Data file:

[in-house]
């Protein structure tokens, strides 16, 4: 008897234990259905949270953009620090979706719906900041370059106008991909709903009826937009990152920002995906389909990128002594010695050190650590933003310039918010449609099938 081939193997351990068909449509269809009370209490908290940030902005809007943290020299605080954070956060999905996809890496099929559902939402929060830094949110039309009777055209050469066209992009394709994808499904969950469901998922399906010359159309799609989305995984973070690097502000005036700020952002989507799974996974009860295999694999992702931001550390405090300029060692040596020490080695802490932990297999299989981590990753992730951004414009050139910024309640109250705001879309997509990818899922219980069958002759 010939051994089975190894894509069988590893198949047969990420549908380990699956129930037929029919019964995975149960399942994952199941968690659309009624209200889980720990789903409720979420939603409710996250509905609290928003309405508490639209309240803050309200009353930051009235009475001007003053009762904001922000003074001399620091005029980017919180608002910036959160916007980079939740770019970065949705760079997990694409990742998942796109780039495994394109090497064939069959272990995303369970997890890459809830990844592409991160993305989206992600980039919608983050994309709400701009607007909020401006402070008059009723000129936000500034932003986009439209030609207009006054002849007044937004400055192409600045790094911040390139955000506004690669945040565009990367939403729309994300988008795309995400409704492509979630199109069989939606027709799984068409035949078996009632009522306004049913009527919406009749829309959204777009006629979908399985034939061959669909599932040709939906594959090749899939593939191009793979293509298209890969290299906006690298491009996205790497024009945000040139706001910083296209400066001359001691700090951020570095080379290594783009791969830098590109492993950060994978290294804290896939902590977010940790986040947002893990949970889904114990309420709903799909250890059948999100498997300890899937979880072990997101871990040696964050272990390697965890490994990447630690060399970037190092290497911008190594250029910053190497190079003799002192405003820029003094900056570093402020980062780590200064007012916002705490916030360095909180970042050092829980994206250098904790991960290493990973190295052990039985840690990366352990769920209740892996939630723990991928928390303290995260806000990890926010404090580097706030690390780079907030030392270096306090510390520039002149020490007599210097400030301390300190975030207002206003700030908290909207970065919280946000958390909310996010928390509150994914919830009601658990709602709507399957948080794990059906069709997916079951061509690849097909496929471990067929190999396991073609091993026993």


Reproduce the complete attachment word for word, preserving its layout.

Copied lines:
[in-house]
């Protein structure tokens, strides 16, 4: 008897234990259905949270953009620090979706719906900041370059106008991909709903009826937009990152920002995906389909990128002594010695050190650590933003310039918010449609099938 081939193997351990068909449509269809009370209490908290940030902005809007943290020299605080954070956060999905996809890496099929559902939402929060830094949110039309009777055209050469066209992009394709994808499904969950469901998922399906010359159309799609989305995984973070690097502000005036700020952002989507799974996974009860295999694999992702931001550390405090300029060692040596020490080695802490932990297999299989981590990753992730951004414009050139910024309640109250705001879309997509990818899922219980069958002759 010939051994089975190894894509069988590893198949047969990420549908380990699956129930037929029919019964995975149960399942994952199941968690659309009624209200889980720990789903409720979420939603409710996250509905609290928003309405508490639209309240803050309200009353930051009235009475001007003053009762904001922000003074001399620091005029980017919180608002910036959160916007980079939740770019970065949705760079997990694409990742998942796109780039495994394109090497064939069959272990995303369970997890890459809830990844592409991160993305989206992600980039919608983050994309709400701009607007909020401006402070008059009723000129936000500034932003986009439209030609207009006054002849007044937004400055192409600045790094911040390139955000506004690669945040565009990367939403729309994300988008795309995400409704492509979630199109069989939606027709799984068409035949078996009632009522306004049913009527919406009749829309959204777009006629979908399985034939061959669909599932040709939906594959090749899939593939191009793979293509298209890969290299906006690298491009996205790497024009945000040139706001910083296209400066001359001691700090951020570095080379290594783009791969830098590109492993950060994978290294804290896939902590977010940790986040947002893990949970889904114990309420709903799909250890059948999100498997300890899937979880072990997101871990040696964050272990390697965890490994990447630690060399970037190092290497911008190594250029910053190497190079003799002192405003820029003094900056570093402020980062780590200064007012916002705490916030360095909180970042050092829980994206250098904790991960290493990973190295052990039985840690990366352990769920209740892996939630723990991928928390303290995260806000990890926010404090580097706030690390780079907030030392270096306090510390520039002149020490007599210097400030301390300190975030207002206003700030908290909207970065919280946000958390909310996010928390509150994914919830009601658990709602709507399957948080794990059906069709997916079951061509690849097909496929471990067929190999396991073609091993026993």